Change is a constant. Change can take the form of seasonal change due to our
environment, change can be moving to a new town, change can be getting married
or having a baby. Our government is changed through elections. In our workplace,
change occurs at a multitude of levels, from leadership, to workflow, and everything in between.
Change envelops us. Yet, it is often challenging for us, ourselves, to change.
Thus, the essential question is if change is frequent, then why, is it said and,
rightfully so, that change is hard? Because, frankly, we quickly grow accustomed to
how things are now and are slow, sometimes to our own detriment, anticipating
how things may be in the future. We cannot predict the future (for now), but we can
foresee development of currently existing processes and procedures.
In terms of the workplace, change can be particularly difficult. We all want to do a
good job and an essential piece of doing a good job is adhering to the protocols and
processes in place. When those protocols and processes are changed, our desire to
do good job clashes with desire to learn what has changed and adjust accordingly.
We cannot do a good job without knowing what to do.
When working as in-house counsel or in an quasi-legal capacity in-house, the
company is especially dependent on you knowing what to do, e.g. how to interpret
and then apply the applicable rules or regulations. However, thanks to rapid
advances in technology as well as a strong desire to do more with less, the practice
of law is in a current state of flux. Adaptation is no longer optional; it is required to
stay current and to be effective. Unfortunately, the law is often taught and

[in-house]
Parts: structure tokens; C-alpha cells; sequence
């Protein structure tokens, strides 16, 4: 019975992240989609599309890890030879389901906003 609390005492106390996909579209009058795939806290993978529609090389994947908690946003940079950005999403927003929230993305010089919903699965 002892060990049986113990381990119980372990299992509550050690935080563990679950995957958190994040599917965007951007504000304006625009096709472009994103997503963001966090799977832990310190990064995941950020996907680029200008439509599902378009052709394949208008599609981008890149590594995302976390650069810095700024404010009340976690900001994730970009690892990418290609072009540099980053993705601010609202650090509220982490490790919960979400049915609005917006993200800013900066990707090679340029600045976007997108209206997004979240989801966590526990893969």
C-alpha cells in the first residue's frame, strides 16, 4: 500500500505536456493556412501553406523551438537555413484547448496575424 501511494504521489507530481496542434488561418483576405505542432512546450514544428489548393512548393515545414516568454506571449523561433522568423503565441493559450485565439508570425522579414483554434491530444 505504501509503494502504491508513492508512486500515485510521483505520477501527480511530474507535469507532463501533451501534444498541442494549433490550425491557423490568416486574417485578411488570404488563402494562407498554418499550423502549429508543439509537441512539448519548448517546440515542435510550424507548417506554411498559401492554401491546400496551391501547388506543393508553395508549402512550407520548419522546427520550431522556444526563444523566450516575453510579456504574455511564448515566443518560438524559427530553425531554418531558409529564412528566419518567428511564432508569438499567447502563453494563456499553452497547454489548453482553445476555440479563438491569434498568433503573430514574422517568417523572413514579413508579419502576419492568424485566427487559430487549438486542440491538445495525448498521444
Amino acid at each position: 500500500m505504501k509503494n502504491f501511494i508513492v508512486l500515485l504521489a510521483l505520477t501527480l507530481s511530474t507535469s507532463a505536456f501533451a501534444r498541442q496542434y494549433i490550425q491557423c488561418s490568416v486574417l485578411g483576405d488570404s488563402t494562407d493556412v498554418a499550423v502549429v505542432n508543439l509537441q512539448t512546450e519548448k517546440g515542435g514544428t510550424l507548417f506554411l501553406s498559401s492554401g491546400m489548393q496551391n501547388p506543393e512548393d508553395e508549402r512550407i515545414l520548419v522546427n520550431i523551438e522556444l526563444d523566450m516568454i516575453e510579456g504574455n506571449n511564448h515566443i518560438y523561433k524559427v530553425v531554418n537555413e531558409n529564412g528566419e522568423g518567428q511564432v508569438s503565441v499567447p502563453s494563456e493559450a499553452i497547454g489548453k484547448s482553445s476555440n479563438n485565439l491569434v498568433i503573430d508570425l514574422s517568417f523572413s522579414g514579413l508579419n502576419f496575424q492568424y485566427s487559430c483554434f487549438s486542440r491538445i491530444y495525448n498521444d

understood to be static that undergoes slow, gradual change. Indeed, this is true in
some respects. However, just because some parts of the law itself may be slow to
change, does not mean that the way we operationalize the practice of law needs to
be or should be that way. In fact, it cannot be.
So, again, we are back to the threshold question of why is change so hard? When
working, we take comfort in what is known. We take comfort in knowing that at the
end of the day we have processes, procedures, and our own knowledge to rely upon
and guide us as we navigate matters each day. This space is our comfort zone. Yet, it
is this very same comfort zone that makes change so hard. The fear of the unknown
can often overwhelm us and keep us where we feel comfortable. In order for us to
be more comfortable with change, we need to change our mindset.
That is not to say that we cannot still be comforted by what we know, by our own
experience and knowledge. However, changing our mindset does require being open
and welcoming to new ideas, even those we may not necessarily agree with in the
first instance or those we find antithetical to how we currently operate. Considering
new ideas does not equate to accepting them. It simply means acknowledging that
the way we currently work or think about something may not necessarily be the
optimal way to do so.
Our brains are not hardwired to operate one way. Over time, we can retrain them to
operate in different ways that may be more beneficial to us. It truly is a matter of
being open to this idea, being being willing to put in the effort to effect the change
desired, and understanding that the process of change requires being comfortable
with being (temporarily) uncomfortable.